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ASK THE EXPERT With Omon Anenih – Mordi

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ASK THE EXPERT With Omon Anenih – Mordi-1
ASK THE EXPERT With Omon Anenih – Mordi

Omon Anenih-Mordi is the creative vision behind Blue Mahogany. After receiving formal training in the UK, Omon worked in the interior design department at the American InterContinental University (AIU), London and gained experience working with Susan Llewellyn Associates, a high-end interior design practice in London. Omon was responsible for incorporating Blue Mahogany Ltd. In 2006 and has been dedicated to the team ever since. Her international training and local knowledge has made her an invaluable asset to numerous project teams.

Q: I am looking for advice on side tables I will need for my living room.

A: As I don’t know what you have going on in the rest of the space, I cannot say specifically what sort of side tables would work with your current scheme. What I can say though is, whatever you do, please don’t do boring! There are so many interesting, creative, quirky or glamorous statements you could make to take the humble side table from being just another surface to place a cup of tea or glass of water on, to something of a showpiece in its own right. Although pieces should complement each other, I almost never use matching side and centre tables. A mirrored side table would compliment almost any scheme and add a little bit of sparkle and glamour to your space. For additional storage, consider using a small chest or trunk. The current design trend for all things metallic can easily be incorporated with a couple of gold dipped or copper finish side tables. Entertain a lot? A nest of stools might be just what you need. Just pull the extra tables out when you have friends and family over and tuck them neatly away afterwards. This also means you never have to choose whether to give up your gorgeous table lamp for more practical usable surface space.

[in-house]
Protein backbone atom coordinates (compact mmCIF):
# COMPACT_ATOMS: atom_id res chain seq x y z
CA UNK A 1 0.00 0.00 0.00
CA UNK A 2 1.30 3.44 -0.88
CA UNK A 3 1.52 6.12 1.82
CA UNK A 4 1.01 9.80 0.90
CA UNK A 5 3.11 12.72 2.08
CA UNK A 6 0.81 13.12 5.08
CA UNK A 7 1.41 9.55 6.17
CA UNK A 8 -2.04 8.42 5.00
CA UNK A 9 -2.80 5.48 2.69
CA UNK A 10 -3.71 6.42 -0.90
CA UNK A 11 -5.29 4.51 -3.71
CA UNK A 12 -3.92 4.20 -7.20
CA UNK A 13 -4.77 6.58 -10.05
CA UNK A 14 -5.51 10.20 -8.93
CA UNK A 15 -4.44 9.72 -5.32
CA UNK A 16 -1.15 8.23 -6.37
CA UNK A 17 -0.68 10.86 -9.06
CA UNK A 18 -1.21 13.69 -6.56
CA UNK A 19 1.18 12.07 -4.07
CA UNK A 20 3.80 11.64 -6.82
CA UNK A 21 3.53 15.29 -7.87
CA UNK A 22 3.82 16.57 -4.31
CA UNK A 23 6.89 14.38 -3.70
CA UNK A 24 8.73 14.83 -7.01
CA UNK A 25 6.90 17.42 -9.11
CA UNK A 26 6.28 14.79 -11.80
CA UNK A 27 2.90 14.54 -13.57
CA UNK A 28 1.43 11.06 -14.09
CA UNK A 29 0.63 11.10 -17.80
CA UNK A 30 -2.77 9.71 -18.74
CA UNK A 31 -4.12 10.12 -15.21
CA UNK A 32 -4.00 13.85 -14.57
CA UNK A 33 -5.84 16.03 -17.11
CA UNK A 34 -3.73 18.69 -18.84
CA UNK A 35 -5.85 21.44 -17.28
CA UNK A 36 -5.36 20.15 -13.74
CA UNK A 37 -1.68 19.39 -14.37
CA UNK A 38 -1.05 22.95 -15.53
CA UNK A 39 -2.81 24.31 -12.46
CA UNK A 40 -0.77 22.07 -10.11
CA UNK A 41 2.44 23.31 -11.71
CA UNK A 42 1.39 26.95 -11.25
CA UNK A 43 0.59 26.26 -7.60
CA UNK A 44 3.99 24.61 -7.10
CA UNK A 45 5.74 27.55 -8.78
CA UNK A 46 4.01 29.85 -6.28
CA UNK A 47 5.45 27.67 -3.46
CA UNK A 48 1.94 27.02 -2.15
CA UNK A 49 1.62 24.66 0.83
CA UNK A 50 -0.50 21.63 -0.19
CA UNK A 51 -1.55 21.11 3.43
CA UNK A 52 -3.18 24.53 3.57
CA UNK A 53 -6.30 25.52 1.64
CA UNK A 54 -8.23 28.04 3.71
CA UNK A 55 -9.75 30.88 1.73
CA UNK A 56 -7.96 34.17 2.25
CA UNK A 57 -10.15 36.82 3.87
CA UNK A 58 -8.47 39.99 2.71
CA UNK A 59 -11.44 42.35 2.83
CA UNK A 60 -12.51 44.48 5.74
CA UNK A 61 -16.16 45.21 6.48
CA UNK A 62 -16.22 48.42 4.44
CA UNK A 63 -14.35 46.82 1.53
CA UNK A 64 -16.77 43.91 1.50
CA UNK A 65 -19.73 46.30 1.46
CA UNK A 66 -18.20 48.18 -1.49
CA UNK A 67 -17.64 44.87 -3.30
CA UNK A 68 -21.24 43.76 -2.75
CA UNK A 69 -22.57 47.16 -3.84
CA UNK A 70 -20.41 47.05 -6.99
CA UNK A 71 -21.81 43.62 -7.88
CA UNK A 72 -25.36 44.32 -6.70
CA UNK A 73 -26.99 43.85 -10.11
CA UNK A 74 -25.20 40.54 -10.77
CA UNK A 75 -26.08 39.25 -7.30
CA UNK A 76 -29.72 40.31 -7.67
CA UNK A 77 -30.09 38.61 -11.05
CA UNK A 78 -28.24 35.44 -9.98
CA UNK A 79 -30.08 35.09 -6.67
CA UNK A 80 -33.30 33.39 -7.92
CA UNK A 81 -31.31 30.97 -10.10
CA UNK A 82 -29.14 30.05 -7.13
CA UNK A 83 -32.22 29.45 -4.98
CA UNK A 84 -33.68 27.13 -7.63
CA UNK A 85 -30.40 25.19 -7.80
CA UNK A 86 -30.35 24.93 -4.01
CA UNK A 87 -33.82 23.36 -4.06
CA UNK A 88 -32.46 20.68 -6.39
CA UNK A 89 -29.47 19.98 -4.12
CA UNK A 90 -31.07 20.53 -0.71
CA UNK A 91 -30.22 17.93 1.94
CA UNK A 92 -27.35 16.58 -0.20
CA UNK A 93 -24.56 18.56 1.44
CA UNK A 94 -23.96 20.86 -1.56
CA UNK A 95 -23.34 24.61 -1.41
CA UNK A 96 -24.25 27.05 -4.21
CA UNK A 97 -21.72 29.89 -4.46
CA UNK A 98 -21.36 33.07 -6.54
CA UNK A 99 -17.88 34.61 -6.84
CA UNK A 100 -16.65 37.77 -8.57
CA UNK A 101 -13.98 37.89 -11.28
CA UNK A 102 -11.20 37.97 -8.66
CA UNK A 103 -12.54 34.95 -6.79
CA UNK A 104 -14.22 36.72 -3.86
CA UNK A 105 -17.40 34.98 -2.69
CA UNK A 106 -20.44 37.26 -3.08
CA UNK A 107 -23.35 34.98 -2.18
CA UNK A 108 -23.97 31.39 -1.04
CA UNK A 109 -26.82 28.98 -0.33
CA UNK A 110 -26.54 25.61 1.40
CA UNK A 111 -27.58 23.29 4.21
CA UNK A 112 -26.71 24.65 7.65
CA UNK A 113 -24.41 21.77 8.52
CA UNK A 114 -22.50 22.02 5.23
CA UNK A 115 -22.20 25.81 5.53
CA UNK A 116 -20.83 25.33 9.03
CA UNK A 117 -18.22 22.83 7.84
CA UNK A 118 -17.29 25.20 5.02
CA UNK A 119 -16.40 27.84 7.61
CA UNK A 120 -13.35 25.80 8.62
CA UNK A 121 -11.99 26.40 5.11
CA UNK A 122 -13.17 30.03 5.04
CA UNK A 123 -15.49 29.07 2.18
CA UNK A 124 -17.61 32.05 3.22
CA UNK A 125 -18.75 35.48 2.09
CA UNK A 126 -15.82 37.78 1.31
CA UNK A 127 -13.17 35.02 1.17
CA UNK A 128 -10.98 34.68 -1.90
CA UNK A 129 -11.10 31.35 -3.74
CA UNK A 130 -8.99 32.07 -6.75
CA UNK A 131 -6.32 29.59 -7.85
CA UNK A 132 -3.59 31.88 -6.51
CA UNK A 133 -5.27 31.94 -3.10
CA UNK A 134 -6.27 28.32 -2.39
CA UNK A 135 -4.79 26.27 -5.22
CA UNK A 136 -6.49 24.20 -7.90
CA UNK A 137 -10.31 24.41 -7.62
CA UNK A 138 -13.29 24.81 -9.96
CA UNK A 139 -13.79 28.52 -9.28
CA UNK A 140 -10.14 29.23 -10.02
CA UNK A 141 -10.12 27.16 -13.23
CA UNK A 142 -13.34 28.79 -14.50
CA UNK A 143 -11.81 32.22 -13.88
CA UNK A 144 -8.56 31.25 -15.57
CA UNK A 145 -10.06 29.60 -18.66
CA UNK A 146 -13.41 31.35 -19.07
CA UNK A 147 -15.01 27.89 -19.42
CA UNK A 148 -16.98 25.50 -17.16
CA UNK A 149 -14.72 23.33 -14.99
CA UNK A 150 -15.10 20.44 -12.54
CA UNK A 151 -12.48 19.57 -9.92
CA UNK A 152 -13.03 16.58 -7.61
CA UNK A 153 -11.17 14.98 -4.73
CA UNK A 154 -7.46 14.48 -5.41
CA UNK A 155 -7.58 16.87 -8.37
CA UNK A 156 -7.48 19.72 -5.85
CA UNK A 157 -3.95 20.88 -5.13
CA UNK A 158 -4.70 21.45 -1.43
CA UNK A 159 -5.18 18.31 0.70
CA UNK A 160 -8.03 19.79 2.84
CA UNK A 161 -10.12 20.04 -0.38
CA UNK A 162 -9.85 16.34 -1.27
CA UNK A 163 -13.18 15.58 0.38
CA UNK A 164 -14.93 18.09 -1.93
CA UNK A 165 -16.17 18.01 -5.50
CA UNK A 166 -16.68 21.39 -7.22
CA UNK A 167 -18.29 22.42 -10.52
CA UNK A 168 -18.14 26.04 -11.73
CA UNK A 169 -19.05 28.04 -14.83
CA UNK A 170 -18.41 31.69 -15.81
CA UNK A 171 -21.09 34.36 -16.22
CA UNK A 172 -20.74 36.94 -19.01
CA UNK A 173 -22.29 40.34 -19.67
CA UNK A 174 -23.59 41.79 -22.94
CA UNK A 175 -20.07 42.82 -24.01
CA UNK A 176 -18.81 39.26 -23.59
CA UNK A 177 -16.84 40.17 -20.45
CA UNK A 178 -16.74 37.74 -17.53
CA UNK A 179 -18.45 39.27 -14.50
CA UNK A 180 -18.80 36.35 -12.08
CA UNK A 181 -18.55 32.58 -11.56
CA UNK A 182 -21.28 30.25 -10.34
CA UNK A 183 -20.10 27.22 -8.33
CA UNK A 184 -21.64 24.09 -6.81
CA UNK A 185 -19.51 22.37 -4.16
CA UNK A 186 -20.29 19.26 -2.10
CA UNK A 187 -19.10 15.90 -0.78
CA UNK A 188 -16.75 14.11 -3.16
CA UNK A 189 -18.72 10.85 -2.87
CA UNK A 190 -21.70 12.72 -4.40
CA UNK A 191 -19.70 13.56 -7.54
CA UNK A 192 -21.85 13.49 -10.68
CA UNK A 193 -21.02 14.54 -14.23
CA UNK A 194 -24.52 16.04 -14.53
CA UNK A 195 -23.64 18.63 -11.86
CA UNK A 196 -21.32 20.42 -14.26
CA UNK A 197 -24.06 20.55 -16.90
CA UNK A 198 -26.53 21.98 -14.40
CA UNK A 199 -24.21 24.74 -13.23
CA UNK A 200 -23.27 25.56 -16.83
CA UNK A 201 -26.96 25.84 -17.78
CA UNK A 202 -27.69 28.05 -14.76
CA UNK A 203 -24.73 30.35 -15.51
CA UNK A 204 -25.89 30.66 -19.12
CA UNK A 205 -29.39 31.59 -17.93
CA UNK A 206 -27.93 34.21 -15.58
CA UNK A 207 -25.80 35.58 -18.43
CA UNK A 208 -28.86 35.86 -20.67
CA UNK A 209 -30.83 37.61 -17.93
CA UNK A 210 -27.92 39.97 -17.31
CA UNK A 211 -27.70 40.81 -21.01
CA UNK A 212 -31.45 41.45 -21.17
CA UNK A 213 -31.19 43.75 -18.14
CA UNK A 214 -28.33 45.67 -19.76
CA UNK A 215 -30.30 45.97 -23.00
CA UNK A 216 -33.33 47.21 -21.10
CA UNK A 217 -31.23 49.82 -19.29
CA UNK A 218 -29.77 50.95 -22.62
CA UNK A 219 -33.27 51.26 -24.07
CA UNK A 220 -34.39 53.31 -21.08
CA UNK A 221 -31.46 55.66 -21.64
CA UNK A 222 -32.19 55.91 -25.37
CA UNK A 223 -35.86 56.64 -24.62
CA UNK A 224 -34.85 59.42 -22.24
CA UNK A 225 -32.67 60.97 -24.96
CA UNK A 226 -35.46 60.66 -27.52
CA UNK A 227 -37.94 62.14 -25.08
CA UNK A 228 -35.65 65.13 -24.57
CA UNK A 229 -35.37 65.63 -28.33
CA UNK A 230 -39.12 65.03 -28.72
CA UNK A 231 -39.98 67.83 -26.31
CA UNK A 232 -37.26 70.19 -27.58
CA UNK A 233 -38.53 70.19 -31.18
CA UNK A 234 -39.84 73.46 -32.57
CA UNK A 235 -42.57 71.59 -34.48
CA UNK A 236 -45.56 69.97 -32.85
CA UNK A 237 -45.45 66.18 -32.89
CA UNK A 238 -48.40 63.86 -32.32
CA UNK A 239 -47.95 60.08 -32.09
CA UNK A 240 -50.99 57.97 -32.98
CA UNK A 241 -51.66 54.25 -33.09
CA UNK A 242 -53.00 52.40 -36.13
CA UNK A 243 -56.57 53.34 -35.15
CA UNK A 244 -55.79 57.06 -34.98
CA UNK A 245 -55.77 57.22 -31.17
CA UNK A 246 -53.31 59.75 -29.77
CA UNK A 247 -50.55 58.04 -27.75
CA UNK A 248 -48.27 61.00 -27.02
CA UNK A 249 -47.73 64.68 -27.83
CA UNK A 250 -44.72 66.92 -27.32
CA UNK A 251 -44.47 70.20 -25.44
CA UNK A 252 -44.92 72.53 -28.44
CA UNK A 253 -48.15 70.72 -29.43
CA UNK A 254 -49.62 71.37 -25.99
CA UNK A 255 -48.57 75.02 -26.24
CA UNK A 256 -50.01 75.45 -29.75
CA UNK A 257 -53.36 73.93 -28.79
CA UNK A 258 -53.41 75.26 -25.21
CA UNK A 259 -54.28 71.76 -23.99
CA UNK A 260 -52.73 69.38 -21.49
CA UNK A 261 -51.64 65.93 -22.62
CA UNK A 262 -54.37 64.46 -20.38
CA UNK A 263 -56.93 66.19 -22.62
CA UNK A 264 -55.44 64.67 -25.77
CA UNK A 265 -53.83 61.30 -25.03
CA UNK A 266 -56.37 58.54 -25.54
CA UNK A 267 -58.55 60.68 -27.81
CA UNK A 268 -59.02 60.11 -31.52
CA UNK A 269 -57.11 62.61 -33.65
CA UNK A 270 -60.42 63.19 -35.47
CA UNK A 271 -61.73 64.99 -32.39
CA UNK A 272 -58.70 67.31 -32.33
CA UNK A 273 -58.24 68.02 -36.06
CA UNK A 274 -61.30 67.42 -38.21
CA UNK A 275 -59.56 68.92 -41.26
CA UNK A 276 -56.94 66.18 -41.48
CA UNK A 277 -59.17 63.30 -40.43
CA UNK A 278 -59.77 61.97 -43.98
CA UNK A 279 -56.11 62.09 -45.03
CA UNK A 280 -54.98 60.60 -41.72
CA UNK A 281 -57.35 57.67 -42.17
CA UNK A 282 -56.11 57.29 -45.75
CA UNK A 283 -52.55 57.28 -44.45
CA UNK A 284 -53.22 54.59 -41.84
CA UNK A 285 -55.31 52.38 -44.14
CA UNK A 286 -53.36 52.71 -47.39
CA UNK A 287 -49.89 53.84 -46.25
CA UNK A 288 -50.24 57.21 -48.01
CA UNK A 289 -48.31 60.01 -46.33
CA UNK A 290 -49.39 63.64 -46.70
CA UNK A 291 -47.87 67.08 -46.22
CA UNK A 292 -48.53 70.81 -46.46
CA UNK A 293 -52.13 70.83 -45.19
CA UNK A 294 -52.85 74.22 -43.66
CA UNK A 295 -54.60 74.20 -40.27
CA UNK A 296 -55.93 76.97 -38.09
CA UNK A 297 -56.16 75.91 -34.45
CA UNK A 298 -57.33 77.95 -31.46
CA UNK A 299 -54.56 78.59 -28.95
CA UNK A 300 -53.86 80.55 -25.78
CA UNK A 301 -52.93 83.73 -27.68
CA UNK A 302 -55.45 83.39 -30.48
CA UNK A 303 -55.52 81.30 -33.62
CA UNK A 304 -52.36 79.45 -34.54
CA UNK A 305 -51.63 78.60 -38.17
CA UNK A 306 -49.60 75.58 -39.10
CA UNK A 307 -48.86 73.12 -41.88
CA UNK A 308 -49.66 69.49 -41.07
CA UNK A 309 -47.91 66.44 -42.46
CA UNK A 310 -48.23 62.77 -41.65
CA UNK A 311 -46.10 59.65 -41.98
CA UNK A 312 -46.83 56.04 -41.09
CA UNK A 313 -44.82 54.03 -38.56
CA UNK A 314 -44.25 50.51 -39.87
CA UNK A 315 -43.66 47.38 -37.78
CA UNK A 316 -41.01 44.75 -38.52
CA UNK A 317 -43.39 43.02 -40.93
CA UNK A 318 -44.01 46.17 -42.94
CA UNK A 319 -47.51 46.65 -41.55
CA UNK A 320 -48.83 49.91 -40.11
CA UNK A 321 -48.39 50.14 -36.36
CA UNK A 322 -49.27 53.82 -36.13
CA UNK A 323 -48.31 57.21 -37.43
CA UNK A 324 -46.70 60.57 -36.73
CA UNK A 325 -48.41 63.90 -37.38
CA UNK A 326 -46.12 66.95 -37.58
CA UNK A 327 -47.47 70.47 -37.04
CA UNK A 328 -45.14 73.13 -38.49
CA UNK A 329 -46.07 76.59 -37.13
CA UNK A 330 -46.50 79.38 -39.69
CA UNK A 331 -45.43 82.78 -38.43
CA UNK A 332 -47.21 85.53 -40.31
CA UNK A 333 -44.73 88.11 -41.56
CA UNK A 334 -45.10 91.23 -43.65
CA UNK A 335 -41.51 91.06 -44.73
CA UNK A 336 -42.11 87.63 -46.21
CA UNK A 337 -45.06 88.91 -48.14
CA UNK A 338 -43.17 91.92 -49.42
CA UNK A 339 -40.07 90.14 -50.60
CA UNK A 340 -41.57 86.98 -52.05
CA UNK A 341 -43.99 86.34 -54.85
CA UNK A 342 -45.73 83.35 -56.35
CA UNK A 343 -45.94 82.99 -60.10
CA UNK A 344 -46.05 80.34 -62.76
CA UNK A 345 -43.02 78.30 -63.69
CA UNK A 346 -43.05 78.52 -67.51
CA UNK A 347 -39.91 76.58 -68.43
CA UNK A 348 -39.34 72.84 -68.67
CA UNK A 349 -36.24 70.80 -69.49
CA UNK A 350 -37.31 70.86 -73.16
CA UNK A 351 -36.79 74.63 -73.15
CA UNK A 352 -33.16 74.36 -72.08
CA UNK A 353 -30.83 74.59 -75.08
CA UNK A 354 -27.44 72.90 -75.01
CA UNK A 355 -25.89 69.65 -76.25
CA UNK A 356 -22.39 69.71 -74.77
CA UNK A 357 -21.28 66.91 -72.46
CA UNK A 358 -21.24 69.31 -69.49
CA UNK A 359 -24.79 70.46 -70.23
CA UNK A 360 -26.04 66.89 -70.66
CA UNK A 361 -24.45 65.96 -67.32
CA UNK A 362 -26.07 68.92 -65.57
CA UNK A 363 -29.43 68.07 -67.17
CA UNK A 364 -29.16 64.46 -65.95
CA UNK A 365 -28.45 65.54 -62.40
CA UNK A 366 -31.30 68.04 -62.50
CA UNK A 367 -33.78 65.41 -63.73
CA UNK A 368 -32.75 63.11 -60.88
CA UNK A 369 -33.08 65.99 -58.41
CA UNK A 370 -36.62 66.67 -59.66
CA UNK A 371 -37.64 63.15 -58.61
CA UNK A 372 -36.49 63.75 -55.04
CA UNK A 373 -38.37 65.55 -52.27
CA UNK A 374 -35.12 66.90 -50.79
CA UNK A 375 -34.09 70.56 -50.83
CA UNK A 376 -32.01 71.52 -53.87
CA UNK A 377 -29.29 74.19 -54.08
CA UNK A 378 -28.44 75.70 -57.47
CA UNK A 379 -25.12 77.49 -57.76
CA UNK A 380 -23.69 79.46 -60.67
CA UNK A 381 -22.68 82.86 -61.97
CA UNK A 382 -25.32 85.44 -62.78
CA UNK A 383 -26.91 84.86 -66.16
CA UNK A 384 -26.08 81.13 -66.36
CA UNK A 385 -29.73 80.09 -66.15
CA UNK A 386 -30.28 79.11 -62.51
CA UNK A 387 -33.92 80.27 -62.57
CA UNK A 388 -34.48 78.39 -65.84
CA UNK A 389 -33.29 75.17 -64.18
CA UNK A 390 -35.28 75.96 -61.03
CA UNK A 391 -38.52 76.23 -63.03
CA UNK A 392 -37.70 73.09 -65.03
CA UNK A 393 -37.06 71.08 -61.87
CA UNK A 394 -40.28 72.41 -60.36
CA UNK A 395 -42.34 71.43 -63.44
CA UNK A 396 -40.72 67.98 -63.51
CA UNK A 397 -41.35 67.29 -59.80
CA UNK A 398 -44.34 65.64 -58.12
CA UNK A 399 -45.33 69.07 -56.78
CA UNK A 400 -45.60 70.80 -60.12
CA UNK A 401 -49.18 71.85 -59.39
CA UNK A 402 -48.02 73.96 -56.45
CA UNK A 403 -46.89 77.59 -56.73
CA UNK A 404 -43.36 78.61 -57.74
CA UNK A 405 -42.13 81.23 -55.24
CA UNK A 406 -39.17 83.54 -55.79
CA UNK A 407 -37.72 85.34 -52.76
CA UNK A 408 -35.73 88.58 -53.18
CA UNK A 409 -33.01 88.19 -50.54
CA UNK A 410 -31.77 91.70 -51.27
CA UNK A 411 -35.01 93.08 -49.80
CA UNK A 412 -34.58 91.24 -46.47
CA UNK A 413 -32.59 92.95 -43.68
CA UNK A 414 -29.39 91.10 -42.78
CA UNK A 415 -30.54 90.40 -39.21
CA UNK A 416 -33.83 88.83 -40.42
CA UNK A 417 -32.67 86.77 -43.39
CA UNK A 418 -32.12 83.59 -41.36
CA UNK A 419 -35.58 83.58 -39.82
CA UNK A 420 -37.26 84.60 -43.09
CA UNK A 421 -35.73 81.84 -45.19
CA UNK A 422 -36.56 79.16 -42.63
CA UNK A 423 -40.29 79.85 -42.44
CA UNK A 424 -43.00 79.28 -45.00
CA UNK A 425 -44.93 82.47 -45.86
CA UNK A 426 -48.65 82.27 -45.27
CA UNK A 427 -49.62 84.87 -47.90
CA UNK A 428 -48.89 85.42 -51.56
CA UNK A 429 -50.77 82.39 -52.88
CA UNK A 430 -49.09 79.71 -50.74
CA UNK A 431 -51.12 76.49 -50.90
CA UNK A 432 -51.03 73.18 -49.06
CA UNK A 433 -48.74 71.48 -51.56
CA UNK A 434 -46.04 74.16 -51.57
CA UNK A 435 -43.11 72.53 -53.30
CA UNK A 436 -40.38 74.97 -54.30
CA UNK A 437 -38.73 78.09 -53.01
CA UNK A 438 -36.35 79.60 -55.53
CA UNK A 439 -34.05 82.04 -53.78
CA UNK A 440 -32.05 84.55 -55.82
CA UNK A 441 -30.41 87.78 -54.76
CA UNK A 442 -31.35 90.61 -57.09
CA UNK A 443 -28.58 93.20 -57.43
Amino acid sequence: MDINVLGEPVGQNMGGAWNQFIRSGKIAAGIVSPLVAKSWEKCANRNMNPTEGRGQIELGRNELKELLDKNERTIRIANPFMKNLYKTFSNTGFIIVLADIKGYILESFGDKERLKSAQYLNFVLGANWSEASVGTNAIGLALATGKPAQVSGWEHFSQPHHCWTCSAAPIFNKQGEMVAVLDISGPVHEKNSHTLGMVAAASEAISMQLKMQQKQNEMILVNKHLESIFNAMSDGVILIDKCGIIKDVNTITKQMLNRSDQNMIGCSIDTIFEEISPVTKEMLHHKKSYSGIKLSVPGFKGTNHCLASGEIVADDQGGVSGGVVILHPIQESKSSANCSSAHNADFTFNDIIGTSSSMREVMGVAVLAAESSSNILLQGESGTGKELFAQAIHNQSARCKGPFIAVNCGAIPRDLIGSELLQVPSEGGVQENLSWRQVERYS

ASK THE EXPERT With Omon Anenih – Mordi
ASK THE EXPERT With Omon Anenih – Mordi

Q: How do I select curtains for my living room? My walls are bare; any suggestions?

With curtains and drapes it is important that you select for your lifestyle and locale as well as for your living room. Do you have any allergies? asthma? Young kids? Pets? Where do you live; Humid Lagos? Dusty Abuja? Are you happy to foot huge dry-cleaning bills or would you prefer something you can stick in the wash and not worry too much about? And then of course there are all the questions about the style options, the mood you are trying to create and so on. I won’t bore you. In the spaces I design, I usually prefer to focus on simple but great quality fabrics, understated and timeless curtain styles with excellent tailoring, and then spice things up a little bit with gorgeous tie backs and trimmings when trying to create a more classic look. My philosophy with curtains really is less is more. I would recommend instead, that you jazz up one or two walls with some stunning paintings or framed prints that you love and that say something about you and your style. But don’t feel you need to fill up every wall. There is absolutely nothing wrong with the odd ‘bare’ wall. When looking around at all the loveliness and other focal points in a space, the eye really does need a place to rest.

ASK THE EXPERT With Omon Anenih – Mordi
ASK THE EXPERT With Omon Anenih – Mordi

Q: I am in a dilemma in designing my living room – living room and kitchen are open plan. Kitchen has white cabinets, to match that should I go for lighter tone of furniture in living room or darker furniture?

First of all, white isn’t a color that needs to be matched. In theory, you could select almost any color scheme for your living room and style it in a way that it compliments your white kitchen. A light scheme will give you a more open, airier feel and create the illusion of more space. Cliché as it might sound, it is actually true. On the other hand, a dark scheme on the living room side could give you a very dramatic and bold contrast. Possibly introducing one white piece like a large vase or other statement piece over in the living room area will tie both ends together and emphasize that element of contrast. I guess it really is down to what your personal preference is; bold dramatic contrast or soft effortless harmony?

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